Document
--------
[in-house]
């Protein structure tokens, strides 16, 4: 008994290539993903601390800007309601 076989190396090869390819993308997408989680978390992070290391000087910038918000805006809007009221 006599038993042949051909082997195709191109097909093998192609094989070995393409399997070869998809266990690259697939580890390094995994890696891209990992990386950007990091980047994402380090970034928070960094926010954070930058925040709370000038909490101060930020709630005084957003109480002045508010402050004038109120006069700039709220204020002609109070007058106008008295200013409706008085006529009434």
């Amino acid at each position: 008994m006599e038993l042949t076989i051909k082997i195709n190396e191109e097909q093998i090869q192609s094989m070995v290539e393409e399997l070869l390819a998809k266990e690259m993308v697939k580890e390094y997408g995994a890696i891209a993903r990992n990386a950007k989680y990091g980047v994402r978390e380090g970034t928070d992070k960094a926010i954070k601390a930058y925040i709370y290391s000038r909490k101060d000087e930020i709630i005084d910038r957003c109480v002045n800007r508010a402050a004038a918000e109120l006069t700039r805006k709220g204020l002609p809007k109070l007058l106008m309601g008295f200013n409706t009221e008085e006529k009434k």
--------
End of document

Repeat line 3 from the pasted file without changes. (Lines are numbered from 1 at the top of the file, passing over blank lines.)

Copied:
């Amino acid at each position: 008994m006599e038993l042949t076989i051909k082997i195709n190396e191109e097909q093998i090869q192609s094989m070995v290539e393409e399997l070869l390819a998809k266990e690259m993308v697939k580890e390094y997408g995994a890696i891209a993903r990992n990386a950007k989680y990091g980047v994402r978390e380090g970034t928070d992070k960094a926010i954070k601390a930058y925040i709370y290391s000038r909490k101060d000087e930020i709630i005084d910038r957003c109480v002045n800007r508010a402050a004038a918000e109120l006069t700039r805006k709220g204020l002609p809007k109070l007058l106008m309601g008295f200013n409706t009221e008085e006529k009434k």